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In The Studio: The Evolution Of Recording

A brief and useful (but by no means comprehensive) look at some key developments along the path to modern desktop recording

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Once upon a time, there was no recorded music.

To hear music you needed to go to a live performance. Eventually sheet music was printed and available to buy. If you liked the song, you bought the sheet music … if you were lucky enough to have an instrument and could play you could actually hear the song.

The piano (or other musical instrument) was an important part of home entertainment.

In the late 1800s, Thomas Edison developed the idea of moving a piece of tin foil under a needle that was attached to something like a stretched out balloon. When he spoke into the piece of balloon, the attached needle vibrated and those vibrations were stored in the sheet of tin that he moved under the needle. He invented the Phonograph and in 1887 formed the first record label, selling records that were cylinders with sound scratched along the outside, played on a hand-cranked device.

Emile Berliner (who had a hand in the invention of the microphone) patented a flat disk system that was better than the tube, called the Gramophone. His system eventually incorporated a spinning flat disk with sound scratched in a spiral played back on systems with needles connected to stretched-balloon type membranes that were themselves connected to large open flaring horns (like a tuba) to help the sound waves radiate out in a single direction with extra resonance from the horn itself. The system was crank-wound, and elaborate springs and gears would then spin the disc at a constant speed.

Eventually, sound was being captured by microphones and stored magnetically on steel wire magnetic recorders, which used spools of wire that would follow a path from a “supply” spool to a “take up” spool, passing a record head that stored the magnetic sounds onto the wire and a play head that could read the magnetic signals back from the wire. This was accomplished using electro-magnetic transducers rather than early technologies that utilized physical transfer of sound energy.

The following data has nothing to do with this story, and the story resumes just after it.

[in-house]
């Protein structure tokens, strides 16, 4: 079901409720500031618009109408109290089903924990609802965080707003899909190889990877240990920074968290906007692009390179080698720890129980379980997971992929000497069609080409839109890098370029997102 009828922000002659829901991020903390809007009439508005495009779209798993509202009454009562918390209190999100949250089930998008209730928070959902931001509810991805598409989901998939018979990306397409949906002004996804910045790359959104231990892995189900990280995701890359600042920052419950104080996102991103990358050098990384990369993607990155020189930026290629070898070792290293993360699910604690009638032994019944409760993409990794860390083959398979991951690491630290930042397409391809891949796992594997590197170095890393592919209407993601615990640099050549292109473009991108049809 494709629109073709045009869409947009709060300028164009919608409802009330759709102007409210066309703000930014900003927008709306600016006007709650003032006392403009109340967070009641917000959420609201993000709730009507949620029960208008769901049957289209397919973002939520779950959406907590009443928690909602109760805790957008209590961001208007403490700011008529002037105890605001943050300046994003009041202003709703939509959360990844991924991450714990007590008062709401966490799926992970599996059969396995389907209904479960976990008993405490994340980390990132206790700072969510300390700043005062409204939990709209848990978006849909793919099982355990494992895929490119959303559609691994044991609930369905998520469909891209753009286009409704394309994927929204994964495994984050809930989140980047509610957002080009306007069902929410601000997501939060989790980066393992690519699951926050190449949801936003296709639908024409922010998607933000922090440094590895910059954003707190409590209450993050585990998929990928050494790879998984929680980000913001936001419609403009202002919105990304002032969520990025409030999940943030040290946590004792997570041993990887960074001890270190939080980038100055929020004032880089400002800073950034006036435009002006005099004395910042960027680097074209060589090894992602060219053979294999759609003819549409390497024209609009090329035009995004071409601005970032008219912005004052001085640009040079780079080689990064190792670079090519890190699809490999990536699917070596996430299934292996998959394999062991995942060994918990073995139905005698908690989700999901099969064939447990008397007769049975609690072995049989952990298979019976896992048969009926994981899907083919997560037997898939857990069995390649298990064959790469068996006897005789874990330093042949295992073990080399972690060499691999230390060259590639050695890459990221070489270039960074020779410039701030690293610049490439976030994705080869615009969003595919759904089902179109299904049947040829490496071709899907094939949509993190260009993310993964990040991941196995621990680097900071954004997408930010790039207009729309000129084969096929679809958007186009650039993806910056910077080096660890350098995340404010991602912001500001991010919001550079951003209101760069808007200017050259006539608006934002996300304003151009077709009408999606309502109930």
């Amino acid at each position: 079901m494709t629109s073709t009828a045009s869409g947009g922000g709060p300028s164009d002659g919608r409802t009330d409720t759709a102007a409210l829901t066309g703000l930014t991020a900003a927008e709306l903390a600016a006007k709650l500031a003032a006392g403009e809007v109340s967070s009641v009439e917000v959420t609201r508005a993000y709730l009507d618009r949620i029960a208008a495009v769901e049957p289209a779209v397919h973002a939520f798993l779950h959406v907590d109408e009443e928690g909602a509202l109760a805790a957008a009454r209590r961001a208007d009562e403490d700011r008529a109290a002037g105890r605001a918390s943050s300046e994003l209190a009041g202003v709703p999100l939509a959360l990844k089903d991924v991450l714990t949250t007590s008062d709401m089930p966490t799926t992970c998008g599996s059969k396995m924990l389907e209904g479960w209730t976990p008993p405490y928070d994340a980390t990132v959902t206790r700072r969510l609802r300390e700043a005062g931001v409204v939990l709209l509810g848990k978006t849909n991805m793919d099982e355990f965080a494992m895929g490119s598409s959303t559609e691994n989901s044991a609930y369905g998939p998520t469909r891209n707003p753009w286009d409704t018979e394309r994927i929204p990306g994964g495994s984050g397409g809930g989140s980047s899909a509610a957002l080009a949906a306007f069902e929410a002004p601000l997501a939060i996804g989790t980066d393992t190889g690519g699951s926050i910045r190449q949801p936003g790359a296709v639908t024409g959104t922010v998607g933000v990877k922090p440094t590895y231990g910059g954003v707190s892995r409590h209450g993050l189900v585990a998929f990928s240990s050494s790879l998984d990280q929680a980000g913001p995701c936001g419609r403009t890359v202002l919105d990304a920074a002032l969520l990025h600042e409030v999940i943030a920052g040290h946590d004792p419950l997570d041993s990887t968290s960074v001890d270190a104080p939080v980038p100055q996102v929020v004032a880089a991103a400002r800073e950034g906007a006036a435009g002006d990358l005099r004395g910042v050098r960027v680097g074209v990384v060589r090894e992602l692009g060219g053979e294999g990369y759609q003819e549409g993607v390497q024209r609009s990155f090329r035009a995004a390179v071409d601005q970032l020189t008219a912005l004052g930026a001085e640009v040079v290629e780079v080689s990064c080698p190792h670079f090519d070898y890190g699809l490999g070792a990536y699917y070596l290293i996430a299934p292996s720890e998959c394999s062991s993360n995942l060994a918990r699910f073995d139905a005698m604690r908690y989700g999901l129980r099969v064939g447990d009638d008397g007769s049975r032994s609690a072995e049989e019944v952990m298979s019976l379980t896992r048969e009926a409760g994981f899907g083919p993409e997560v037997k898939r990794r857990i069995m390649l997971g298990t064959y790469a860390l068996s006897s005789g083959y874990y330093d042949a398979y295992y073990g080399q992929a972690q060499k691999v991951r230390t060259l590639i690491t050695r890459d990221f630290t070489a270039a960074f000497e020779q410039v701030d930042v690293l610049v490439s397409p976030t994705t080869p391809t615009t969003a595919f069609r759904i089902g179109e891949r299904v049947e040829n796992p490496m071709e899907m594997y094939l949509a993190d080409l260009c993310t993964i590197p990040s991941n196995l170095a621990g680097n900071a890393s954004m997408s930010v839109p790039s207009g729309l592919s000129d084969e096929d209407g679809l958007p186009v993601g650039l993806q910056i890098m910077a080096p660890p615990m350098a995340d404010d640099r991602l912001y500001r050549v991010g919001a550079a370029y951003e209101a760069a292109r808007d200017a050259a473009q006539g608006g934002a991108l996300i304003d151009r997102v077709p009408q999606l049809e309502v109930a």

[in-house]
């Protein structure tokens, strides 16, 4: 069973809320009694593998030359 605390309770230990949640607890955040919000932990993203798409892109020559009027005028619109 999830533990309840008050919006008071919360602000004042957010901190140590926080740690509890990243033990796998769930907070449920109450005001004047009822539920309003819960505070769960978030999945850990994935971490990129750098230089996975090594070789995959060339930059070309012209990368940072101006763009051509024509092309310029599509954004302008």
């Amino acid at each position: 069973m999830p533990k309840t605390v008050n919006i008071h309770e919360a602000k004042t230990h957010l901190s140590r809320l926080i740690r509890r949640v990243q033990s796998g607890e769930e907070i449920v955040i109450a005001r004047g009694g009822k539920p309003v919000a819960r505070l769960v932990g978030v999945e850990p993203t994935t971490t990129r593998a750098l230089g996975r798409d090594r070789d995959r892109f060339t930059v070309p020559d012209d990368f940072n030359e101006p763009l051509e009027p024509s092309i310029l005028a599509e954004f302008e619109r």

Steel wire recorders were developed using technology that was first proposed in the late 1870s, and were used at times to send secret messages (for example, in a shipment of piano wire).

In the 1950s, oxide-based magnetic tape replace steel wire as the material to store magnetic signals onto. Tape used magnetically sensitive particles glued to a wide piece of plastic, which allowed for more focused and controllable recording and eventually the ability to record multiple bands (tracks) rather than a single sound.

Magnetic tape recorders utilized many of the same features as steel wire recorders, including supply reel, take-up reel, record head, playback head, and tape path.

Magnetic tape can be saturated, which means that if the tape is overloaded it will compress the sound. Magnetic tape has a “hiss” on playback. Different methods used to reduce the noise include dbx and Dolby, which crank up the hiss while recording and then drop it back down when playing back (reducing the tape hiss along with the “cranked” hiss). “Single-ended noise reduction” devices do not change the recorded sound, but rather will gate the high frequencies on playback.

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Les Paul (yes, the Les Paul) created a magnetic tape recorder with a sync head (a record head with limited playback abilities).

This was the invention of sound on sound recording.

Previously, if you were listening back to something that was playing back and recorded something new, the new would not be at the same physical point along the tape because the playback head and the record head were in two different physical locations. The sync head meant that you could listen back to sound and record new sounds at exactly the same point along the tape.

Suddenly, we have multi-track recording, allowing people to record up to eight different tracks individually and listen to the tracks on newly developed equipment called mixers that controlled the volume of the tracks both going into and out of the machine, and also mixed those sounds together at those controlled volumes.

Suddenly, you could re-perform one part on one instrument rather than be forced to re-perform the entire song with all the musicians. You could even erase and replace small parts of individual tracks rather than have to re-do everything, as long as the sounds were separated enough when you recorded them that each track contained only the sound of one instrument. Replacing small parts involved going into and out of record at specific times, which was called punching in and punching out.

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